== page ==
When, in 1823, William Webb Ellis, a student at Rugby College in England, deviated from the conventional rules of soccer. He actually "took the ball in his arms and ran with it", few could have suspected that this one foul would lead to the development of the modern game of rugby. It is a compelling sport of courage and ability. Since that historic jaunt, scholastic, national and now professional teams have battled throughout not only England, but in over 100 countries around the globe.

The first recorded game on American soil took place at Harvard University in 1874. While no one remembers who won, rugby was here to stay. In fact, rugby gave rise to the "new" American pastime, football. Football owes most of it's origins, rules and structure to the game of rugby ("touchdown" is a rugby term). Of course, football players take the fun out of the game by wearing pads.

While rugby was introduced in the United States way back in 1874, the game grew slowly until the last decade. As recently as 1990, the number of U.S. rugby enthusiasts had ballooned to 293,000+ (National Sporting Goods Association Survey). In the most current NCAA study, rugby was declared to be the number one club (non-varsity) sport on campus for men and number two for women.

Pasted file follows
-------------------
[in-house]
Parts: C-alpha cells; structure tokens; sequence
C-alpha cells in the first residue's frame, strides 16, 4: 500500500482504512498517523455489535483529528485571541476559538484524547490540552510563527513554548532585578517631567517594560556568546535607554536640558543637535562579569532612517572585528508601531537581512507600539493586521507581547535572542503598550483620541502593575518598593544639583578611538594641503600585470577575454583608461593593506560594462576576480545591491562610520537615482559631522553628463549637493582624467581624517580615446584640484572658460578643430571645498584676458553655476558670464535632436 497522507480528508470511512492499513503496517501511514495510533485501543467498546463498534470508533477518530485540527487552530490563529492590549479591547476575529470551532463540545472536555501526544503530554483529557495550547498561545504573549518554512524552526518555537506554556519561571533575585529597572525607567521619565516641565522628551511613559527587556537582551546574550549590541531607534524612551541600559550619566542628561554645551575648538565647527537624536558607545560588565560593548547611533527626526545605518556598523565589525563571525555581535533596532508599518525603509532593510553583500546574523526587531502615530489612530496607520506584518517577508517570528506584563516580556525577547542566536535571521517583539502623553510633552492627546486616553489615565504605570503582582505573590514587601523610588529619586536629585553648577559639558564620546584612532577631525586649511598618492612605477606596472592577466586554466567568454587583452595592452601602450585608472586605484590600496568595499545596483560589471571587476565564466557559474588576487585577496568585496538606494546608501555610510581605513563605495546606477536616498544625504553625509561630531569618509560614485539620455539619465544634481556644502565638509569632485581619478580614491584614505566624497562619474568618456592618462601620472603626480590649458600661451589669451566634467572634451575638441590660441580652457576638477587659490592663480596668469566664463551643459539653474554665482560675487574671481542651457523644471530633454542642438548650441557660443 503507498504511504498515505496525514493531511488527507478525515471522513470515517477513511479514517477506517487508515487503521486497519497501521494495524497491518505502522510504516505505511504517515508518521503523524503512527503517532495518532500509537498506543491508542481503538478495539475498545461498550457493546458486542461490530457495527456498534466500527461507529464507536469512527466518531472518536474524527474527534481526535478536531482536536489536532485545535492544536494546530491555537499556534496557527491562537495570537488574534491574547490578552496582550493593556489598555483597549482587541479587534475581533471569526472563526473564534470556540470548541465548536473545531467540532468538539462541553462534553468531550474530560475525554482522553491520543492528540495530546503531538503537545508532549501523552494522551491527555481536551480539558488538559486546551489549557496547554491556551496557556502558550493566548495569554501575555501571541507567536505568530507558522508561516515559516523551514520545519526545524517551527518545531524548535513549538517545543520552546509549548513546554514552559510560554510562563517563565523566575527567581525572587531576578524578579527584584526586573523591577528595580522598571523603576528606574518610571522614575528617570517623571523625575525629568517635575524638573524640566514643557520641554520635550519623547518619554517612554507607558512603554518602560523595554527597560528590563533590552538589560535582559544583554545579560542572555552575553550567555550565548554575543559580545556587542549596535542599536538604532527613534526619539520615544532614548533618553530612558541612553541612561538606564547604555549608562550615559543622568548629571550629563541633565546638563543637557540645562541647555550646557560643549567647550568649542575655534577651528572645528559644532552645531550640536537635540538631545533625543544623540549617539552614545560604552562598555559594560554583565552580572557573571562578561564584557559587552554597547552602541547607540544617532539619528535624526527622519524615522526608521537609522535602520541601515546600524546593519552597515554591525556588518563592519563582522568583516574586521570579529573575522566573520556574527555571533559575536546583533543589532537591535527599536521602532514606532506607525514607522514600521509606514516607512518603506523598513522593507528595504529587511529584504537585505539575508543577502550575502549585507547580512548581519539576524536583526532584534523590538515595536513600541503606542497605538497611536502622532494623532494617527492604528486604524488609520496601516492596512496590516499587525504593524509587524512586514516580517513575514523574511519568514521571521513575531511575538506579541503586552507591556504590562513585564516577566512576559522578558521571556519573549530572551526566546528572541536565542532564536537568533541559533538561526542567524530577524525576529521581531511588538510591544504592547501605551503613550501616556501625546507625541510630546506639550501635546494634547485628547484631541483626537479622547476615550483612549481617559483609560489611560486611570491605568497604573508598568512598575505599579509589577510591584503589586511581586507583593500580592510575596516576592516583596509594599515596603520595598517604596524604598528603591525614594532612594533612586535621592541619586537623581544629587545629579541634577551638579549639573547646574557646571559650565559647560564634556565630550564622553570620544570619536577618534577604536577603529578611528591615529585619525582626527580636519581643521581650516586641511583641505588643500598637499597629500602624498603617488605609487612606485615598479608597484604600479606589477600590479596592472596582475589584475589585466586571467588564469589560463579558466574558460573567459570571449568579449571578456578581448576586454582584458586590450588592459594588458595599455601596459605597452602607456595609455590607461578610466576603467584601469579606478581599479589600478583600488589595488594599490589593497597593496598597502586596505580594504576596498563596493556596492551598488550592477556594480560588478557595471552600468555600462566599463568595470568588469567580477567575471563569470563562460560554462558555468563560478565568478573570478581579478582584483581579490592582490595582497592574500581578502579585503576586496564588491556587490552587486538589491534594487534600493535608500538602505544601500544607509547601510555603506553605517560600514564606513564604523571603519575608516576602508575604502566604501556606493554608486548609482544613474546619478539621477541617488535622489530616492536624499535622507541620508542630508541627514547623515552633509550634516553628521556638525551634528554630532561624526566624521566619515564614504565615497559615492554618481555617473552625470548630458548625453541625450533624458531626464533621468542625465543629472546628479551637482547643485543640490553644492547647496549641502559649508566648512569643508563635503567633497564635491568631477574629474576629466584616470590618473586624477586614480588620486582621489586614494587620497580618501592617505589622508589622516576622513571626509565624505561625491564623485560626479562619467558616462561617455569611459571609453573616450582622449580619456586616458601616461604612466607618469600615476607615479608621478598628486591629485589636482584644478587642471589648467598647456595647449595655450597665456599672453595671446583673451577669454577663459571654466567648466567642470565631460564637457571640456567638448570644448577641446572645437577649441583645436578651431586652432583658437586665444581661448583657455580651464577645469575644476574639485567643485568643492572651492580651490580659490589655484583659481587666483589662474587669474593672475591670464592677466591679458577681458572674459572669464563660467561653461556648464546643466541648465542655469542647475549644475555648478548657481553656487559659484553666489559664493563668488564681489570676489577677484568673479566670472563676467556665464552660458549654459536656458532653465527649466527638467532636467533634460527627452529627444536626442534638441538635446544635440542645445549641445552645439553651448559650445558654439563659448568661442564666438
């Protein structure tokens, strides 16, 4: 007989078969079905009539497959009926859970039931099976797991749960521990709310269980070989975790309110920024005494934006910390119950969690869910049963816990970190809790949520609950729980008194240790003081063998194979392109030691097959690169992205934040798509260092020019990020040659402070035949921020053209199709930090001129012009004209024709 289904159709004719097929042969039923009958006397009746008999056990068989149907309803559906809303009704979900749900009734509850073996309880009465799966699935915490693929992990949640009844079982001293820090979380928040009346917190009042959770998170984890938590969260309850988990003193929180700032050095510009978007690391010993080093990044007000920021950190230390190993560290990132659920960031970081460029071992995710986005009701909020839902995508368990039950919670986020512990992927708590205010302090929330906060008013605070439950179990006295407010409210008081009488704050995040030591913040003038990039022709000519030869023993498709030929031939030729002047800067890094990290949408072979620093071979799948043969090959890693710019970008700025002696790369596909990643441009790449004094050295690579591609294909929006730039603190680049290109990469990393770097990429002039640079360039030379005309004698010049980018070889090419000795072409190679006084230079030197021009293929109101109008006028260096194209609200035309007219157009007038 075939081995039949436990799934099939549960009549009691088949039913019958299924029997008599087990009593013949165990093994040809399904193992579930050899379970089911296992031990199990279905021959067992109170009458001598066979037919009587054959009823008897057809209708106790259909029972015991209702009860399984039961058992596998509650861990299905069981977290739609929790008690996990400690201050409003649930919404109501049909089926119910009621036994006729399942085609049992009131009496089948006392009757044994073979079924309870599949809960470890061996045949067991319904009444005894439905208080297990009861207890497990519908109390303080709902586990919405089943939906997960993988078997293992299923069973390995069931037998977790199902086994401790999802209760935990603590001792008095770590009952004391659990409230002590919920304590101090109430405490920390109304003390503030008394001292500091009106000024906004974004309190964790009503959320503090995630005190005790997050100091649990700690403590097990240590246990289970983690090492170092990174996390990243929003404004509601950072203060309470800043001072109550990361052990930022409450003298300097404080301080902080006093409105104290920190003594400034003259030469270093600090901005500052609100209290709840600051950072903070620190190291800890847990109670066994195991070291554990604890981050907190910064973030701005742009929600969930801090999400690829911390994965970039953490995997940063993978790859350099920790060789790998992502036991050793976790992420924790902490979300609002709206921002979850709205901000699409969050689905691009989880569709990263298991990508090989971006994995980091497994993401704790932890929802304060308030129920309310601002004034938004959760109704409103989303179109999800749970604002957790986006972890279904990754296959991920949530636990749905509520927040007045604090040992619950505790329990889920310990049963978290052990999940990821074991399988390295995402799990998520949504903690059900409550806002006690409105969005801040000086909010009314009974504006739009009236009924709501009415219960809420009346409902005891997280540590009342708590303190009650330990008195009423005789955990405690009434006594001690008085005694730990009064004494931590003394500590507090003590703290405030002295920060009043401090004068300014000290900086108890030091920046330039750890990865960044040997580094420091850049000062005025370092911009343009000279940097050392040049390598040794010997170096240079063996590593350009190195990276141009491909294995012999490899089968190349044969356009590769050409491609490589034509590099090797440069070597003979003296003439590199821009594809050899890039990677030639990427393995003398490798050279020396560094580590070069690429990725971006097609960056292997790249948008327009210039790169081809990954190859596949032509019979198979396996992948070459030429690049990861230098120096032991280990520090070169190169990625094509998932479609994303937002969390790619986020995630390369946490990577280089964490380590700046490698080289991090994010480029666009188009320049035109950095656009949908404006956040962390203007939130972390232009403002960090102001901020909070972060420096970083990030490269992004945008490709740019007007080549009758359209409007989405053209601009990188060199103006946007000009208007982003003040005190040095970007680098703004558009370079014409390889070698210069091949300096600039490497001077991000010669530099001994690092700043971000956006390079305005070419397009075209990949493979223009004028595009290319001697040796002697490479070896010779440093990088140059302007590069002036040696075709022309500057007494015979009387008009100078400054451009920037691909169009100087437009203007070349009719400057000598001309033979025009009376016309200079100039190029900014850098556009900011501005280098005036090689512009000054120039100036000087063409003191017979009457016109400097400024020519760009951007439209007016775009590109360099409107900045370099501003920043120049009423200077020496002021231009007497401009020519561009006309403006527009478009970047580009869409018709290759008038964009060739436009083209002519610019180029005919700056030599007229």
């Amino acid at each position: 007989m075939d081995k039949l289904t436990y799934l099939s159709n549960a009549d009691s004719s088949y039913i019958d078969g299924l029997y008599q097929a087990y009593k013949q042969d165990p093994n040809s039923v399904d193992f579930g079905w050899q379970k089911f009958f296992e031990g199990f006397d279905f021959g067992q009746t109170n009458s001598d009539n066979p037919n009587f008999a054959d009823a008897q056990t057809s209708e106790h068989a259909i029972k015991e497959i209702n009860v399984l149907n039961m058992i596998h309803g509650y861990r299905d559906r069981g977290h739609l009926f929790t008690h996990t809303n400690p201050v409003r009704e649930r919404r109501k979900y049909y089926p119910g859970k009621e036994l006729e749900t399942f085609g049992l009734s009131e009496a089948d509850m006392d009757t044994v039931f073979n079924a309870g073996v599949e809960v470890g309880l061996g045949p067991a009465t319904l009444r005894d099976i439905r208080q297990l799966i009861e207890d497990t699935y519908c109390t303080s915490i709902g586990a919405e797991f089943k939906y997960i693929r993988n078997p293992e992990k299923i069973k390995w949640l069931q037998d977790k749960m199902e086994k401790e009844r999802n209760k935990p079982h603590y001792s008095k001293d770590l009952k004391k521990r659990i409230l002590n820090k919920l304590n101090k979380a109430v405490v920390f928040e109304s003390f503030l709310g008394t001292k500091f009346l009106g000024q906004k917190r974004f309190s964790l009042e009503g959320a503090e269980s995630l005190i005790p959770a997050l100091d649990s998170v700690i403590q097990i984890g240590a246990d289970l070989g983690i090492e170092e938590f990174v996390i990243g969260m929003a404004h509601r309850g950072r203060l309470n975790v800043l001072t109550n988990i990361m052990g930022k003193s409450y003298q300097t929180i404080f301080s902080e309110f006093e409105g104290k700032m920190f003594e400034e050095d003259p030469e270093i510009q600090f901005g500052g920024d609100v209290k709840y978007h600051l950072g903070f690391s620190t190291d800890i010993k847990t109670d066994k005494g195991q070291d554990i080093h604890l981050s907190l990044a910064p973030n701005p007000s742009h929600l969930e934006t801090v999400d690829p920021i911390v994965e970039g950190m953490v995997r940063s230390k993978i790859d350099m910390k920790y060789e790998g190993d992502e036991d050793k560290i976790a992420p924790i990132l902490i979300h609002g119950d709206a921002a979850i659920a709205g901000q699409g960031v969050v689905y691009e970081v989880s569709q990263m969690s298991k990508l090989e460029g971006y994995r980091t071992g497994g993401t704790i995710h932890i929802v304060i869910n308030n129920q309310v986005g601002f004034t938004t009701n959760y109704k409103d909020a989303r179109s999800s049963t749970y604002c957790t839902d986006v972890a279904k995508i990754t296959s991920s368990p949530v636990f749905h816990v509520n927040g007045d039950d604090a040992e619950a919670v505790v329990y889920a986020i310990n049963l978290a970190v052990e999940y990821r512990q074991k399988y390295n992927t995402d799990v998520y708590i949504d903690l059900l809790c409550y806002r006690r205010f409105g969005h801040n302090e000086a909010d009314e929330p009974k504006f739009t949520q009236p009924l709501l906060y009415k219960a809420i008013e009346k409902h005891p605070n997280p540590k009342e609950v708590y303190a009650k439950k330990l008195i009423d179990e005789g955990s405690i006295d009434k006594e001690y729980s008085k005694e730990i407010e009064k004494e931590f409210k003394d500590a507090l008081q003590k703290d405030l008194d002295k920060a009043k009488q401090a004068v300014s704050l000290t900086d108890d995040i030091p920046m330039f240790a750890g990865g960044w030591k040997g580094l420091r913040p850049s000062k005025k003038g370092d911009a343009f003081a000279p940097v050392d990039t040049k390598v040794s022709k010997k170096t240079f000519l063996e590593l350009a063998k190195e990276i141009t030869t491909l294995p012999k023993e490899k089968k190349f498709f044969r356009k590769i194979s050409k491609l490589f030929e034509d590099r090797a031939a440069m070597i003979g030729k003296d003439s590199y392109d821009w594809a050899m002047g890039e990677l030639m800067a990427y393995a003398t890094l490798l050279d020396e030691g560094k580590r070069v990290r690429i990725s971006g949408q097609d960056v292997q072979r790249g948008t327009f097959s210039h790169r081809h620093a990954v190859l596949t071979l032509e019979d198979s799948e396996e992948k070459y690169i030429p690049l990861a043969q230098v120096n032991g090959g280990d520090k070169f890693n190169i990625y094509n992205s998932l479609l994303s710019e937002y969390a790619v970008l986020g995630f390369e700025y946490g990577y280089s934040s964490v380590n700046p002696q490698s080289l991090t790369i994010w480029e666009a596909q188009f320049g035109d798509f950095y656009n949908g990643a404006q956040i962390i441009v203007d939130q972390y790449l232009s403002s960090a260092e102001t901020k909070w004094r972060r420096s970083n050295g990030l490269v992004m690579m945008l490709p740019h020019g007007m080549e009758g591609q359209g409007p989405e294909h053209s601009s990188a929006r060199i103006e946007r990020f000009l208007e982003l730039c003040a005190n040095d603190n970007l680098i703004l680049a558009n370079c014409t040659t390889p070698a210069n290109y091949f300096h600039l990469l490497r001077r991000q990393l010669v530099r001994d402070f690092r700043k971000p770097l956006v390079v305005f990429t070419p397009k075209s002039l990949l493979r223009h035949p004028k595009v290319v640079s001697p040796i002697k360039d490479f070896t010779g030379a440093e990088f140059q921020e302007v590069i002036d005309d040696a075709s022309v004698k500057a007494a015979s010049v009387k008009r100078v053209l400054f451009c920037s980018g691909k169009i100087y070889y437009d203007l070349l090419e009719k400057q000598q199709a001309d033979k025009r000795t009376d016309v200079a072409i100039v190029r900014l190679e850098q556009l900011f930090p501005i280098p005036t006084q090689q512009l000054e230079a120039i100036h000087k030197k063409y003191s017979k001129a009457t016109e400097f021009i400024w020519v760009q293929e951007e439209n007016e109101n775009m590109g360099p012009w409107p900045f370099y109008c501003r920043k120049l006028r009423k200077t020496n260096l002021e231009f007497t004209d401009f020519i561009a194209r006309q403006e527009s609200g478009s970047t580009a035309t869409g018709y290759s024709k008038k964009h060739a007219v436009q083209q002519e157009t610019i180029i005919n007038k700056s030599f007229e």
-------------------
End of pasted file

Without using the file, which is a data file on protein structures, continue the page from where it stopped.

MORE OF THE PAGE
On a typical Saturday, over 1,440 U.S. clubs (each with as many as three 15-man teams) face off around the country. In addition to single game match-ups, multi-team tournaments are extremely popular. The U.S. Rugby Union has a database of 300 tournaments all around the country--some attracting over 100 teams/2,500 players.

Between the two types of rugby events, the game is seen by a large number of people. At the recent Aspen Ruggerfest, an estimated 22,000 people attended the three-day event. The cumulative worldwide television audience for the Rugby World Cup was 2.6 billion people.The U.S. even has it's own rugby show on television. Since 1995 "Championship Rugby" has been broadcast on the International Channel each Sunday and twelve shows appear annually on the Prime Network.

Rugby's demographics are, to say the least, decidedly upscale. 93% of the participants are college educated with over 48% completing some post-graduate studies. Also, 67% have household incomes in excess of $50,000 annually and over 42% of the rugby community fall into the 18 to 34 age bracket.